8. Call Ratio Backspread
You can use this strategy when you anticipate a significant rise in the underlying asset’s value. It involves buying calls (either ATM/ITM) and selling OTM call options with different strikes but with the same expiry dates at the ratios 1:3, 2:3 or 1:2. Profit potential is unlimited in this case as long as the underlying asset’s value crosses the purchased call options’ strike prices.
Your risk is limited to the amount of premium paid.
9. Synthetic Call
You can use a synthetic call when you are concerned about a stock’s short-term price fluctuations. To implement this strategy, you simply need to buy an ATM put option for the stock which you are already holding.
By doing so, you can keep on receiving the benefits of holding the stocks, while the put acts like an insurance policy against sudden price reversals.
10. Poor Man’s Covered Call
To execute a poor man’s covered call, you need to purchase a long ITM call option and sell a short OTM call option. In case the underlying asset’s value increases, you will get positive returns from the long call. However, if there is just a slight upward movement in asset value, both long and short call options may be profitable.
These are some of the options strategies which you consider using in a bullish market. Each has its own risk and reward potential, enabling you to select one as per your risk tolerance level. Now, keeping tabs on market movements is also essential while using such strategies. It helps you choose the right time for implementation and increases your chances of booking gains.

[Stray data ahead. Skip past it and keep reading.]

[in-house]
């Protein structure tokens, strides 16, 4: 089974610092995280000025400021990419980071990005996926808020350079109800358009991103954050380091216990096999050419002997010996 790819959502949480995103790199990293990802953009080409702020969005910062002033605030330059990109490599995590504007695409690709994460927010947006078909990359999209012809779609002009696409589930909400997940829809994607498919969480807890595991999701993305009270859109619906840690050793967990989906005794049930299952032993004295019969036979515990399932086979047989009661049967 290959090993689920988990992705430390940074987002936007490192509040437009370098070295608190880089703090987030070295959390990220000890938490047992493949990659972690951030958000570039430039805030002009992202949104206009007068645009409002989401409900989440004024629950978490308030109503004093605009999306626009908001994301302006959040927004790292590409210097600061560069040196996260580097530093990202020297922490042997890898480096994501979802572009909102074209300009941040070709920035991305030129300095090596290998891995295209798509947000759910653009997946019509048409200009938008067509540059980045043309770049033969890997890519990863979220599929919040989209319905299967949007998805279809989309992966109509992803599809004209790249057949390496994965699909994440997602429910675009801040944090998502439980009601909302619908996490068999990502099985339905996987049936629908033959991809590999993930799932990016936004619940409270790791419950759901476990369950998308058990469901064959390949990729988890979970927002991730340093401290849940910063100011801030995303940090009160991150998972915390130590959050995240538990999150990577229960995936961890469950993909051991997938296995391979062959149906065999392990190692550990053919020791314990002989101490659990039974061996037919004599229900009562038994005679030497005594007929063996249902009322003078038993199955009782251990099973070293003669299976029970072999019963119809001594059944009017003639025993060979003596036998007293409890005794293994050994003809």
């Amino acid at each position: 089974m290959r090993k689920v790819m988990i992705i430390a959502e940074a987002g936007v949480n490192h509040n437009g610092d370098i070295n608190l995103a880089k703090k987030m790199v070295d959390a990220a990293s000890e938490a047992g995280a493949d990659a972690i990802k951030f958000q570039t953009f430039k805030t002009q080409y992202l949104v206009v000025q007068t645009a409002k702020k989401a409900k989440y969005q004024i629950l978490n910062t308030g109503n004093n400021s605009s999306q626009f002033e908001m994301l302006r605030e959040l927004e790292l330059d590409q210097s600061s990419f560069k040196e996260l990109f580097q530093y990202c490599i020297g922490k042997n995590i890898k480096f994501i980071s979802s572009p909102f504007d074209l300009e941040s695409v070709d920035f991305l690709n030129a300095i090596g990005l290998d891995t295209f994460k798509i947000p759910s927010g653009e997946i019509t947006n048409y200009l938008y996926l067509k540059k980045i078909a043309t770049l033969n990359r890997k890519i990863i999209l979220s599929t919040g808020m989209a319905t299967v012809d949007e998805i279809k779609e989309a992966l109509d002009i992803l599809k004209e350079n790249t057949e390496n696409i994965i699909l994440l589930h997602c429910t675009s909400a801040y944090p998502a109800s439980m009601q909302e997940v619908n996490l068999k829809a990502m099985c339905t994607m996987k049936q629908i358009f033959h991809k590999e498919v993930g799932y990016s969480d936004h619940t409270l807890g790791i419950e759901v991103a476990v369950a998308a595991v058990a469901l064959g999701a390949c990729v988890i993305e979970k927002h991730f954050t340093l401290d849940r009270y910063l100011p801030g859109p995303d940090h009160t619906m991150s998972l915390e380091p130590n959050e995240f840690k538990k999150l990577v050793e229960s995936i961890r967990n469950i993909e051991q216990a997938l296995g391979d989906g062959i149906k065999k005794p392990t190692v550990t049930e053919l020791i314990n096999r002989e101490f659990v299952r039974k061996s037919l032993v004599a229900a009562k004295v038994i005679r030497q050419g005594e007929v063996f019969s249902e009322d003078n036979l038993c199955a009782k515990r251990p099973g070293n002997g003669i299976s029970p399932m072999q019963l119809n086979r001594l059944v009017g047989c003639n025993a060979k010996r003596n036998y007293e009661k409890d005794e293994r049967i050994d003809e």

In this regard, trading via the New-Gen Samco app can be a game-changer. You can watch the market, execute trades and track your investments all from one platform. Furthermore, you can get personalised insights from your past trades and learn how to improve your profitability in future trades.
So, download the Samco app today and take your trading to the next level!
Frequently Asked Questions
Q1. When is the best time to apply bullish trading strategies?
Ans. The best time for applying bullish trading strategies is when you anticipate a price rise in your target asset. However, you must estimate how much the price may rise, along with its timeframe
Q2. What are long calls?
Ans. Long calls are standard call options which give you the right but not the obligation to buy a stock at a predetermined price. It is one of the easiest bullish options strategies.
Q3. What is a short call?
Ans. A short call entails selling a call option when you anticipate a fall in your target asset’s value. It has limited profit potential and high risk in case the underlying value crosses the strike price upon expiry.